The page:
Three workers at the Fukushima Daiichi nuclear power plant have been exposed to high levels of radiation after reportedly stepping into contaminated water as they battled to make the stricken No 3 reactor safe, London's Guardian reports.
Two of workers were taken to a special radiation unit at a hospital in Chiba city, east of Tokyo, Japan's nuclear safety agency said.
The workers, who are all in their 20s and 30s, were exposed to between 170 millisieverts and 180 millisieverts of radiation. This is above the usual legal limit of 100 millisieverts per year for nuclear power workers in Japan, but below a new limit of 250 millisieverts, introduced last week to enable them to spend more time inside the crippled facility.
The men were affected while laying cable in the turbine building of the No 3 reactor, said Fumio Matsuda, an agency spokesman, adding that two had exposed skin on their feet to radioactive elements. The condition of the men taken to hospital was not immediately clear.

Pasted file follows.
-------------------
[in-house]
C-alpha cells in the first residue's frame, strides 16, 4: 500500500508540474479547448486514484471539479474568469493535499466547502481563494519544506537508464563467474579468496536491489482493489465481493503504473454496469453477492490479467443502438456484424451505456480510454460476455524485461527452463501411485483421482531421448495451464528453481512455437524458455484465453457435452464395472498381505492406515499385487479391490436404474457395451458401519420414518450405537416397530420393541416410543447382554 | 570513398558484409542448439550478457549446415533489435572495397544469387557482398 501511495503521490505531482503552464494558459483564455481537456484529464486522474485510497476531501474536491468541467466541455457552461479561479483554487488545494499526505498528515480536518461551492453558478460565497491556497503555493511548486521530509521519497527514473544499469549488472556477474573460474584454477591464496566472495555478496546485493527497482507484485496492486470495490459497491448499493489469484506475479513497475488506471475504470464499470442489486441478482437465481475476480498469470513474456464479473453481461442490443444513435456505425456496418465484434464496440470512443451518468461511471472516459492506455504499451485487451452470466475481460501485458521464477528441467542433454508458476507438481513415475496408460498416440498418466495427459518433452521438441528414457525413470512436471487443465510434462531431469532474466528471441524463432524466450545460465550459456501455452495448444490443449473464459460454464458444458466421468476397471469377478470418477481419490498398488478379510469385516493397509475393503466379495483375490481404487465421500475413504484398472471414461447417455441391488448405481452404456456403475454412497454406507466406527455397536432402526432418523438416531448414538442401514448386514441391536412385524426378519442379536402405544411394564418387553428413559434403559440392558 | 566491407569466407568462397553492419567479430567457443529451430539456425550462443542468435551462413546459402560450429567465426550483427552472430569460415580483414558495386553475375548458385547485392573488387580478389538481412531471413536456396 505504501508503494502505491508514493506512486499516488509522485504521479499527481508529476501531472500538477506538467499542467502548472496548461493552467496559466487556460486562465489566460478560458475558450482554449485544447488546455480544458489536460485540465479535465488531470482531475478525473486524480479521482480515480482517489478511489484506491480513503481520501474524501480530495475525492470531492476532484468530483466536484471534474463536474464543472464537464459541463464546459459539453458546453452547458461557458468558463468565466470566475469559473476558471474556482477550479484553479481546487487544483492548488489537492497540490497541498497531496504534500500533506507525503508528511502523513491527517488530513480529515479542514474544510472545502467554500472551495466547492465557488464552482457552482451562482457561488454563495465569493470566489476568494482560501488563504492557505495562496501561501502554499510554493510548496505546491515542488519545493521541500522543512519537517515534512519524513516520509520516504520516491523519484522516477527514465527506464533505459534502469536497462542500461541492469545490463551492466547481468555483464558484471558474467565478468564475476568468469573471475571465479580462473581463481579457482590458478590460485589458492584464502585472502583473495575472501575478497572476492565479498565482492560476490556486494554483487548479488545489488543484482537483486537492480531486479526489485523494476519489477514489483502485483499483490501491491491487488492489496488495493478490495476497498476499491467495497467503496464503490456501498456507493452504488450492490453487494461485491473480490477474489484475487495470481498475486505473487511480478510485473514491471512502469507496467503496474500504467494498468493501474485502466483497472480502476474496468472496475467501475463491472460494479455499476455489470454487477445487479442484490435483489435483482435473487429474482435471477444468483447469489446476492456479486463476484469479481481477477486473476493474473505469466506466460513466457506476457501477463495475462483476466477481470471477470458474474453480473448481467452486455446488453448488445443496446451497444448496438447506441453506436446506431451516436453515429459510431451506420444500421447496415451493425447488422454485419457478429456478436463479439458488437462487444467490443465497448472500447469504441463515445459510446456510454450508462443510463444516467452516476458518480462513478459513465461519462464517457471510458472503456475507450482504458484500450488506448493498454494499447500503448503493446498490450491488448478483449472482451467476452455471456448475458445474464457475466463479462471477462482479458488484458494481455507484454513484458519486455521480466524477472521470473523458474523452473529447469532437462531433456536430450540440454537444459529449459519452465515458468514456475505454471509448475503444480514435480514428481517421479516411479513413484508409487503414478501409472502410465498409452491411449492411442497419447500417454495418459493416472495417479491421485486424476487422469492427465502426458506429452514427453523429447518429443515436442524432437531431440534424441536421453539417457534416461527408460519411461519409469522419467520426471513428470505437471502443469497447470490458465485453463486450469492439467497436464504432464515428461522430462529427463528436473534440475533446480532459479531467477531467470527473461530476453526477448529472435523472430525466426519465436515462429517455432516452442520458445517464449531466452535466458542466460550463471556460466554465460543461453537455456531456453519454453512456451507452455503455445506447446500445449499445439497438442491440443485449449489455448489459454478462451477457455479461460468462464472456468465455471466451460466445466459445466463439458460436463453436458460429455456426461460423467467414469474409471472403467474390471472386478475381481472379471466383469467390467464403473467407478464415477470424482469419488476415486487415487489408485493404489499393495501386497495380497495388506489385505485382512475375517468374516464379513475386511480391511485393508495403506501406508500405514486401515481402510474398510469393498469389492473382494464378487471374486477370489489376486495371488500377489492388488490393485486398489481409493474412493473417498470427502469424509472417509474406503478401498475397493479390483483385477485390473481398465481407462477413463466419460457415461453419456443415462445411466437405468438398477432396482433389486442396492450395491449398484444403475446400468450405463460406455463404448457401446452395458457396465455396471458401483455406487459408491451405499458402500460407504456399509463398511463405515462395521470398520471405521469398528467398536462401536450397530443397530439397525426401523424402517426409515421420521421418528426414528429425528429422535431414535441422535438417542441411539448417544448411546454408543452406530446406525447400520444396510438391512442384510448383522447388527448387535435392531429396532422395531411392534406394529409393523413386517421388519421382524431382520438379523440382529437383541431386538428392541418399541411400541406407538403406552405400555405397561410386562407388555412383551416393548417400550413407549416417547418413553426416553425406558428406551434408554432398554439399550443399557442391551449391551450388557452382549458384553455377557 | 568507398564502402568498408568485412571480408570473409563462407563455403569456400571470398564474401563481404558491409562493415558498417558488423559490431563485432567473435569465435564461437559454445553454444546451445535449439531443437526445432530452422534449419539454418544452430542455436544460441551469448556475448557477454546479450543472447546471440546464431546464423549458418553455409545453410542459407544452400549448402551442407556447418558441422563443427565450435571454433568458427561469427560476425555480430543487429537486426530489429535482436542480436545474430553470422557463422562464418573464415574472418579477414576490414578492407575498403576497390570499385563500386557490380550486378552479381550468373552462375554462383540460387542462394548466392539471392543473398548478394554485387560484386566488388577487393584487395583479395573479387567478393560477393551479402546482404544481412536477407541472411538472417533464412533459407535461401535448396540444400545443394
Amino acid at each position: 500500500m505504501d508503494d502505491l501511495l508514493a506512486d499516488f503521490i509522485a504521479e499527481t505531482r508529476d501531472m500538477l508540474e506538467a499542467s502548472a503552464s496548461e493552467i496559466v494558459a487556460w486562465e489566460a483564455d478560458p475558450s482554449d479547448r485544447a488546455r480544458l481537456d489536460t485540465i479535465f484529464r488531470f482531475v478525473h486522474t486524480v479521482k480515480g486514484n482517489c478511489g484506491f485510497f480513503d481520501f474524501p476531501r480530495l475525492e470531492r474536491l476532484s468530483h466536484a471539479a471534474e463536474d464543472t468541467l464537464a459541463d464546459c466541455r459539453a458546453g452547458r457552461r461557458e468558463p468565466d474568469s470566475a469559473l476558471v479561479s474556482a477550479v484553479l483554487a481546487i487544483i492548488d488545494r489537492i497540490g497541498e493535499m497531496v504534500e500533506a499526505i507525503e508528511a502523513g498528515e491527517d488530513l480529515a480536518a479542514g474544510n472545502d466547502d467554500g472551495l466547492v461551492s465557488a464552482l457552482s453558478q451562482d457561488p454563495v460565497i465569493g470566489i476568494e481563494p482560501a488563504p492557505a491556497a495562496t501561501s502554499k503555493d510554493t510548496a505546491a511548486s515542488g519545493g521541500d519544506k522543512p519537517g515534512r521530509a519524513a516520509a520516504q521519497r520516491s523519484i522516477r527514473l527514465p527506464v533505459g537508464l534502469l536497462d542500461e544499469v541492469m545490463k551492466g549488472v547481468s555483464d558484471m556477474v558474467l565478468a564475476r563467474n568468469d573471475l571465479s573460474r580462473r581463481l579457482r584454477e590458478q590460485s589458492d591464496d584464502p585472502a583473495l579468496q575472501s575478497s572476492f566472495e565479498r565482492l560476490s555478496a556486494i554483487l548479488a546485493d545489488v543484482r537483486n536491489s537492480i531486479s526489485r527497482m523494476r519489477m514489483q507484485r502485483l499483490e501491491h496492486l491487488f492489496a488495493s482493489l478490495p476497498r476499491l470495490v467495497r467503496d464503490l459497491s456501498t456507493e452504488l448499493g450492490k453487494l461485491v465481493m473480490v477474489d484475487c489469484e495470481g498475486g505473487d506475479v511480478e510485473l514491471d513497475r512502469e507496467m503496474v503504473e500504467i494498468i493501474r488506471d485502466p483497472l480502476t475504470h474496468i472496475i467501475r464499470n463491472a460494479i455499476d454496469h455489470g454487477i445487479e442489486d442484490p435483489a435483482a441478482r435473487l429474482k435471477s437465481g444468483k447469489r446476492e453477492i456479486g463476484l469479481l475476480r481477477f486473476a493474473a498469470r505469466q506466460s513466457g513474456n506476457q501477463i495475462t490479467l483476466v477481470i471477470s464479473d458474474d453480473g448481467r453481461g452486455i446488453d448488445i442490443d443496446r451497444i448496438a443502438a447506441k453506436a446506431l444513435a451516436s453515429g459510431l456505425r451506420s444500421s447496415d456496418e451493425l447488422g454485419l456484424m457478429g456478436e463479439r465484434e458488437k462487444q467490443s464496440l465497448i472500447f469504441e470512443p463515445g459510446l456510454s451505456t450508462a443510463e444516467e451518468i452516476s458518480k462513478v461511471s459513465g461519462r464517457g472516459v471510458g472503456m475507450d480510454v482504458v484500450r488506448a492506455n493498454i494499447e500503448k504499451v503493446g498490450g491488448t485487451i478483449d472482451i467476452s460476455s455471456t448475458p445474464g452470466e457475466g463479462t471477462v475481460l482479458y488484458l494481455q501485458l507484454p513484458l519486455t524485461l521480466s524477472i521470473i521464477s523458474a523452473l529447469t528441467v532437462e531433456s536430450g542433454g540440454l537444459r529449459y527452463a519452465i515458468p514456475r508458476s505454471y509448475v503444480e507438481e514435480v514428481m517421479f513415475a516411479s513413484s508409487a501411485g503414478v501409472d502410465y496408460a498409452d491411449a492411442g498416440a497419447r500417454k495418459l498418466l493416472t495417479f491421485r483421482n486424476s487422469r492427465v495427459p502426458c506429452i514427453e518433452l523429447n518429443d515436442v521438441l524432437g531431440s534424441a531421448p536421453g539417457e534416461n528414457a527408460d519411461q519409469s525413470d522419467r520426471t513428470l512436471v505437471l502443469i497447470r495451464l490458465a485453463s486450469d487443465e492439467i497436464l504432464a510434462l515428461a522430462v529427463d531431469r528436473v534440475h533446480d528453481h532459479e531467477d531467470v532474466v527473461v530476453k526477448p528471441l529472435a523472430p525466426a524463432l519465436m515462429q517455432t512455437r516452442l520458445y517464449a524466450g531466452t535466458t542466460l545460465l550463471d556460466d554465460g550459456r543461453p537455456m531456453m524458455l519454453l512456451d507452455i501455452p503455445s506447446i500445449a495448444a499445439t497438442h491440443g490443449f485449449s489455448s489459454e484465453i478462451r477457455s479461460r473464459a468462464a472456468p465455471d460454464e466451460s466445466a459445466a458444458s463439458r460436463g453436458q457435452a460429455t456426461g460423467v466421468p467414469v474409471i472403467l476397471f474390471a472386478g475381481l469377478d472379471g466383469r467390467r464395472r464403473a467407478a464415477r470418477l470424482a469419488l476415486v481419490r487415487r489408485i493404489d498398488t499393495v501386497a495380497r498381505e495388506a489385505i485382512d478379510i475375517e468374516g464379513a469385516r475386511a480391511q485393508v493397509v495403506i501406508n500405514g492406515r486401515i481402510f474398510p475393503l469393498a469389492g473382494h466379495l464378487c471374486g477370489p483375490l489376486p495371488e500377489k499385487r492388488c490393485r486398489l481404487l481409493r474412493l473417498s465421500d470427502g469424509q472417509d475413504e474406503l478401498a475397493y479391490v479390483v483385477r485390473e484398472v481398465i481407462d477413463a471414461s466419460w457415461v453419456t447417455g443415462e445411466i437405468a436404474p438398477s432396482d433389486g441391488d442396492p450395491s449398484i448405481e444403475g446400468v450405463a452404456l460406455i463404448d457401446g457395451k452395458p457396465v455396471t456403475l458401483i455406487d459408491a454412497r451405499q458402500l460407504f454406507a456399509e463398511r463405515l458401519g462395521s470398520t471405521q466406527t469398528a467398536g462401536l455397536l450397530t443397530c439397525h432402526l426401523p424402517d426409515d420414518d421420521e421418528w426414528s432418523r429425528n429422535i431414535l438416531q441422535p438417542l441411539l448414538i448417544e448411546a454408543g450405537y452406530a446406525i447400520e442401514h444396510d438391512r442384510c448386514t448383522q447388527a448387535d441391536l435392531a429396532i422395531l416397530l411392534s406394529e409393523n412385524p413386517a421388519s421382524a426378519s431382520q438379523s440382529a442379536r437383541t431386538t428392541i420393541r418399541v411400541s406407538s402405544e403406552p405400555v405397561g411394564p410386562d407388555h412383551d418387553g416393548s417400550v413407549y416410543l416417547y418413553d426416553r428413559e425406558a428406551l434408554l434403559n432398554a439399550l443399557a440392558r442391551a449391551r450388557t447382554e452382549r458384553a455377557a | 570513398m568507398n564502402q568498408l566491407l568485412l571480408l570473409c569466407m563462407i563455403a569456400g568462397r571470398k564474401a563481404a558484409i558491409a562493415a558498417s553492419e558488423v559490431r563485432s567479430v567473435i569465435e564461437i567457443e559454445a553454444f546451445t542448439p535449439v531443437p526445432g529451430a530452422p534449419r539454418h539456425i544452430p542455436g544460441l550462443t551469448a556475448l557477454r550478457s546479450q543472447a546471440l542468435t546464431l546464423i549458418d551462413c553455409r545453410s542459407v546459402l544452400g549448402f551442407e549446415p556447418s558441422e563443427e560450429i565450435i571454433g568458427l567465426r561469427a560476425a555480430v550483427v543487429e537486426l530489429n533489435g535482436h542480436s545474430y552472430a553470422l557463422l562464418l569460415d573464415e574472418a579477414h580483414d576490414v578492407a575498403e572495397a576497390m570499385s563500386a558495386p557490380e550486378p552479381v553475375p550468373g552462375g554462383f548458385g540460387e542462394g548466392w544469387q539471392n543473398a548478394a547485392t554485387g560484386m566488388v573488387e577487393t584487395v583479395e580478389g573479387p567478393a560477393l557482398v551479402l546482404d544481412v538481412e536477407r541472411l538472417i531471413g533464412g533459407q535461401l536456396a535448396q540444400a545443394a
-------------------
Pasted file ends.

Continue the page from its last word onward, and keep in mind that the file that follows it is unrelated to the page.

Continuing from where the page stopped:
Their condition cast doubt on the wisdom of raising the threshold for radiation exposure for the hundreds of technicians, firefighters and soldiers taking part in the Fukushima operation.
The government' chief spokesman, Yukio Edano, said the injuries were "very regrettable", but defended the health ministry's decision to raise the exposure limit soon after the start of the world's worst nuclear power emergency since Chernobyl.
"Atmospheric radiation levels are monitored constantly, but in this case the workers stepped into water," Edano said.
Read the entire story at guardian.co.uk
© Copyright 2023 The Associated Press. All rights reserved. This material may not be published, broadcast, rewritten or redistributed.